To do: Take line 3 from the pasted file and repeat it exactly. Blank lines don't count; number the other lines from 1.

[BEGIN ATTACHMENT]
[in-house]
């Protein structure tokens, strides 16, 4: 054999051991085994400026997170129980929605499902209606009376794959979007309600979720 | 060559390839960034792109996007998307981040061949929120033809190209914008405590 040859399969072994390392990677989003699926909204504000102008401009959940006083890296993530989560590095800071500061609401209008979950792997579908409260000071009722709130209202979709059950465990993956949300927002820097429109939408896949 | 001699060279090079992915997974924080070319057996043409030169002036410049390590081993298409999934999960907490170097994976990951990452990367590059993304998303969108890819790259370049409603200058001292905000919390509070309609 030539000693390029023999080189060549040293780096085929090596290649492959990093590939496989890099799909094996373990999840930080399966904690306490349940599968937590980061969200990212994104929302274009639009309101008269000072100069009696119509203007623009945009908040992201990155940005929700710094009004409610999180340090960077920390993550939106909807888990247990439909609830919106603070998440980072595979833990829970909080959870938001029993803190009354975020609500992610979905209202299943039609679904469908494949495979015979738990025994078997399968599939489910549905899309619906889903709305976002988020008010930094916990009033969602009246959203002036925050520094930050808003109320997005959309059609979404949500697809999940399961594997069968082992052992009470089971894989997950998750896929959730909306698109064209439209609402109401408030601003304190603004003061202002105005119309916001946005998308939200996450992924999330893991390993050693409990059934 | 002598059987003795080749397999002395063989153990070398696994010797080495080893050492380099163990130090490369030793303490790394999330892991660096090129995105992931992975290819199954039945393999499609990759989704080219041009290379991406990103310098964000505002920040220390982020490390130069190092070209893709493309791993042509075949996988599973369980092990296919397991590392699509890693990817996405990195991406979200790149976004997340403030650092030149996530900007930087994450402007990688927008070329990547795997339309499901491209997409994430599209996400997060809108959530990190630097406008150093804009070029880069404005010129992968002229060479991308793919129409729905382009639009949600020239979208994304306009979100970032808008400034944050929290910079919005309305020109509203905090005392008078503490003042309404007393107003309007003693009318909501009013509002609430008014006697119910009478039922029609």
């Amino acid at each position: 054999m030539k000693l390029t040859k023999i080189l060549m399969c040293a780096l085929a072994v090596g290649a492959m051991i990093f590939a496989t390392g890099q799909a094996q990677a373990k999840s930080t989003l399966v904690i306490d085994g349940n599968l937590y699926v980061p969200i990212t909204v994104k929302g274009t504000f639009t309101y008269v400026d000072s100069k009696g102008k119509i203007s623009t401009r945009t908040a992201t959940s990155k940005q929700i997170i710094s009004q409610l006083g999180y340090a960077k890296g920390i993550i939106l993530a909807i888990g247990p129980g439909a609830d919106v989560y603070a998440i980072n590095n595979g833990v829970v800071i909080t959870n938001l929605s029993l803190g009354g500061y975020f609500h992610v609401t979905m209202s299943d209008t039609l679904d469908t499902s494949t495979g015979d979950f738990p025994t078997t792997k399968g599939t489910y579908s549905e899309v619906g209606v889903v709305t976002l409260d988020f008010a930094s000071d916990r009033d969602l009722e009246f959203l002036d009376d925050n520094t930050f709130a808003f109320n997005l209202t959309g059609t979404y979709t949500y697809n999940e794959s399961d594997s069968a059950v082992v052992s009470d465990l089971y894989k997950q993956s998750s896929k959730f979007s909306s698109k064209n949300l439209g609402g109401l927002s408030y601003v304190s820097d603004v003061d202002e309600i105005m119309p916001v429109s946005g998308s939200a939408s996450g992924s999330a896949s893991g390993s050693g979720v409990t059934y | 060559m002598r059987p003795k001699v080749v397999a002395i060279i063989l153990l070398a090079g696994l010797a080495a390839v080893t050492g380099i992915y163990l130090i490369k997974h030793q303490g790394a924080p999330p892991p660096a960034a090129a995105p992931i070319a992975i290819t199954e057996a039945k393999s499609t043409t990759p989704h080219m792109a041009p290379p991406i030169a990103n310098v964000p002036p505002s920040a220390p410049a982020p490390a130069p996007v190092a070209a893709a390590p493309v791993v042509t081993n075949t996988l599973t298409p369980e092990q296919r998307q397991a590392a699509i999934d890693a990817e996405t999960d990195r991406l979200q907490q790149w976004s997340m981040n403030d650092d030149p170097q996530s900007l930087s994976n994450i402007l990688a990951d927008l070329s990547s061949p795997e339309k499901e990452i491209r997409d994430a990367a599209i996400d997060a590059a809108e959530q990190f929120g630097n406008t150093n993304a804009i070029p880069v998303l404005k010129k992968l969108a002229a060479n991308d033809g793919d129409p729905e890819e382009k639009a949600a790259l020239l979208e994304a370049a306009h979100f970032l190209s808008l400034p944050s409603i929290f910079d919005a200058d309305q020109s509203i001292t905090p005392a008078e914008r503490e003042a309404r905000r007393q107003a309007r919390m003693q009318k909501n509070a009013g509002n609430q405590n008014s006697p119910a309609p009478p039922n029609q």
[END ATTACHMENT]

């Amino acid at each position: 054999m030539k000693l390029t040859k023999i080189l060549m399969c040293a780096l085929a072994v090596g290649a492959m051991i990093f590939a496989t390392g890099q799909a094996q990677a373990k999840s930080t989003l399966v904690i306490d085994g349940n599968l937590y699926v980061p969200i990212t909204v994104k929302g274009t504000f639009t309101y008269v400026d000072s100069k009696g102008k119509i203007s623009t401009r945009t908040a992201t959940s990155k940005q929700i997170i710094s009004q409610l006083g999180y340090a960077k890296g920390i993550i939106l993530a909807i888990g247990p129980g439909a609830d919106v989560y603070a998440i980072n590095n595979g833990v829970v800071i909080t959870n938001l929605s029993l803190g009354g500061y975020f609500h992610v609401t979905m209202s299943d209008t039609l679904d469908t499902s494949t495979g015979d979950f738990p025994t078997t792997k399968g599939t489910y579908s549905e899309v619906g209606v889903v709305t976002l409260d988020f008010a930094s000071d916990r009033d969602l009722e009246f959203l002036d009376d925050n520094t930050f709130a808003f109320n997005l209202t959309g059609t979404y979709t949500y697809n999940e794959s399961d594997s069968a059950v082992v052992s009470d465990l089971y894989k997950q993956s998750s896929k959730f979007s909306s698109k064209n949300l439209g609402g109401l927002s408030y601003v304190s820097d603004v003061d202002e309600i105005m119309p916001v429109s946005g998308s939200a939408s996450g992924s999330a896949s893991g390993s050693g979720v409990t059934y | 060559m002598r059987p003795k001699v080749v397999a002395i060279i063989l153990l070398a090079g696994l010797a080495a390839v080893t050492g380099i992915y163990l130090i490369k997974h030793q303490g790394a924080p999330p892991p660096a960034a090129a995105p992931i070319a992975i290819t199954e057996a039945k393999s499609t043409t990759p989704h080219m792109a041009p290379p991406i030169a990103n310098v964000p002036p505002s920040a220390p410049a982020p490390a130069p996007v190092a070209a893709a390590p493309v791993v042509t081993n075949t996988l599973t298409p369980e092990q296919r998307q397991a590392a699509i999934d890693a990817e996405t999960d990195r991406l979200q907490q790149w976004s997340m981040n403030d650092d030149p170097q996530s900007l930087s994976n994450i402007l990688a990951d927008l070329s990547s061949p795997e339309k499901e990452i491209r997409d994430a990367a599209i996400d997060a590059a809108e959530q990190f929120g630097n406008t150093n993304a804009i070029p880069v998303l404005k010129k992968l969108a002229a060479n991308d033809g793919d129409p729905e890819e382009k639009a949600a790259l020239l979208e994304a370049a306009h979100f970032l190209s808008l400034p944050s409603i929290f910079d919005a200058d309305q020109s509203i001292t905090p005392a008078e914008r503490e003042a309404r905000r007393q107003a309007r919390m003693q009318k909501n509070a009013g509002n609430q405590n008014s006697p119910a309609p009478p039922n029609q």